James Inhofe, who airs his views not in a blog but on the floor of the U. Monsanto has certainly shaken off its deniers; it now dominates the U. Astonishingly, not very much science. Two major assumptions underlie it: organic agriculture delivers frightfully low yields, and GMO agriculture delivers reassuringly high yields. Here are two studies, both of which came out in time for consideration in Denialism, that Specter really should have grappled with: 1 a study by the Union of Concerned Scientists showing that after decades of research, transgenic seeds have yet to deliver yield increases; and 2 a study in Bioscience summary here showing that yields of organically grown corn and soy match those of their conventional counterparts—with dramatically lower energy inputs.

Straddling his two wobbly, undefended givens about GMO and organic yields, Specter leaps to the conclusion that proponents of organic agriculture are dooming millions to starvation. Or as he puts it:. An organic universe sounds delightful, but it would consign millions in Africa and in much of Asia to malnutrition and death. To hear Specter tell it, the only thing standing between the African continent and a future marked by widespread famine is a complete surrender to GMO technology.

A three-year project, it has been called the IPCC of agriculture. It openly doubts whether GMOs actually increase yields; and deplores the patent regime that now governs them. In developing countries especially, instruments such as patents may drive up costs, restrict experimentation by the individual farmers or public researchers while also potentially undermining local practices that enhance food security and economic sustainability.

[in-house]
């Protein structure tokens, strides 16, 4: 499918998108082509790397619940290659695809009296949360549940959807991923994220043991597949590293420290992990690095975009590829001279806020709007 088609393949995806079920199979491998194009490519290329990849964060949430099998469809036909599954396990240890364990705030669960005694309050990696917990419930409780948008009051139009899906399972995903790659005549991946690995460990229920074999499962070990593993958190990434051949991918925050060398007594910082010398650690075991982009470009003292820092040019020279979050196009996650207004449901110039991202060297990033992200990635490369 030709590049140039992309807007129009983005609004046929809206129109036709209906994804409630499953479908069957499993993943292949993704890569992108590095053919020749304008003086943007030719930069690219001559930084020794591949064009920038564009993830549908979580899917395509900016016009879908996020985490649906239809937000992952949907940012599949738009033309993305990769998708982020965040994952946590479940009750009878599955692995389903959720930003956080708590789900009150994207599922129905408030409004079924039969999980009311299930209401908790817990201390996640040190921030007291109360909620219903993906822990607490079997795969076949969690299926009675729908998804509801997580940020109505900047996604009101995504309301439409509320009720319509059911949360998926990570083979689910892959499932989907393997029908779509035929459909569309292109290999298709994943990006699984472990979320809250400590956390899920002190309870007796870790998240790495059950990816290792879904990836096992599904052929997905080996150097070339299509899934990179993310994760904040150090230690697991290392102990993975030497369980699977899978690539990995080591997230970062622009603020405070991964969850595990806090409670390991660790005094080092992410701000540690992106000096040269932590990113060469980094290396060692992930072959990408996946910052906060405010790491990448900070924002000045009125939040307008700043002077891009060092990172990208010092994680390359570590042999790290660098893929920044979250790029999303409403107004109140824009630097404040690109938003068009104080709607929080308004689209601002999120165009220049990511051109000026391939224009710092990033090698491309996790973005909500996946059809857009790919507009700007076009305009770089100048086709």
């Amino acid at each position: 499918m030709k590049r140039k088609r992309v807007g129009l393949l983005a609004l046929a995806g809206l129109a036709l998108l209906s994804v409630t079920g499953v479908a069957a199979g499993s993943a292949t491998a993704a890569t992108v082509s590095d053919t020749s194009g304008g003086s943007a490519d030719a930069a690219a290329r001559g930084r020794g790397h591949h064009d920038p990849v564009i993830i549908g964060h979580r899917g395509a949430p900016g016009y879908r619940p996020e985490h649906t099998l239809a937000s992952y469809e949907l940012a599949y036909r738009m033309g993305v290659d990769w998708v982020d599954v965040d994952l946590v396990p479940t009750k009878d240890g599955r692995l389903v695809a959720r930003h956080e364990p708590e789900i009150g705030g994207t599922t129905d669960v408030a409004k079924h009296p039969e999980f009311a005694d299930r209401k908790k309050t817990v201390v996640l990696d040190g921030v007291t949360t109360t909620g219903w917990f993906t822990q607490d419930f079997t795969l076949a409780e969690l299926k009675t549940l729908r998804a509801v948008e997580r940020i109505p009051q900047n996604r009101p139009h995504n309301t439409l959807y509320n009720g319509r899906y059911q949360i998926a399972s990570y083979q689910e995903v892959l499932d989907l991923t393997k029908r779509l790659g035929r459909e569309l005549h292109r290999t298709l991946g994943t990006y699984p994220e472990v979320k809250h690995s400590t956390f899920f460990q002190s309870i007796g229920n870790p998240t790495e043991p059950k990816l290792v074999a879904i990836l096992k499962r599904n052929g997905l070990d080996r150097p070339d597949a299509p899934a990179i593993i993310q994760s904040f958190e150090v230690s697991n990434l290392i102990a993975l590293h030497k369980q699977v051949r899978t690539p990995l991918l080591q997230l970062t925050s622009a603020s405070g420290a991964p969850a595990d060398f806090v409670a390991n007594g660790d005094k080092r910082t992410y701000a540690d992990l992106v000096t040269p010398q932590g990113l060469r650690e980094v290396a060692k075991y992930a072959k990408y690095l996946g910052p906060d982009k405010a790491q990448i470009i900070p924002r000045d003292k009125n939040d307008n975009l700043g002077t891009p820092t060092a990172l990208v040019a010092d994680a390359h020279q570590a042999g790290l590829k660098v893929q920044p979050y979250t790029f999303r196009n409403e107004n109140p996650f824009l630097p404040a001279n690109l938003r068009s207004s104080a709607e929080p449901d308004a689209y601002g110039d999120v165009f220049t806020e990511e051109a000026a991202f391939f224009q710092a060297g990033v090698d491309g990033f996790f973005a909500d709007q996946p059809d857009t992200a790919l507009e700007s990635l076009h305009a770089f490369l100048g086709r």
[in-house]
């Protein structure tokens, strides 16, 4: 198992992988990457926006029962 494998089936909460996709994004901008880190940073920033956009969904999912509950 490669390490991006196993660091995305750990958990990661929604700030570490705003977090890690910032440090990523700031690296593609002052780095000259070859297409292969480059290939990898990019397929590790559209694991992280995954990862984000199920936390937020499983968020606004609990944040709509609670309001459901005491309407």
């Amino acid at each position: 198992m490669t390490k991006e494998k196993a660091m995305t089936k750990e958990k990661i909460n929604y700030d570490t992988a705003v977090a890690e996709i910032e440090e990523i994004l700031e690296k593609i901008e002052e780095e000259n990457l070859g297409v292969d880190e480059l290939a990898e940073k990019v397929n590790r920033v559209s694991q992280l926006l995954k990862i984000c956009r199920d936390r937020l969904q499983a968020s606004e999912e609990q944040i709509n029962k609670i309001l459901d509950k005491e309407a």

In this regard, there is particular concern about present IPR instruments eventually inhibiting seed-saving, exchange, sale and access to proprietary materials necessary for the independent research community to conduct analyses and long term experimentation on impacts.

Farmers face new liabilities: GM farmers may become liable for adventitious presence if it causes loss of market certification and income to neighboring organic farmers, and conventional farmers may become liable to GM seed producers if transgenes are detected in their crops. In doing so, he lurches toward a kind of denialism of his own. Generally, he might have more fully engaged the major literature on ag development in the global south.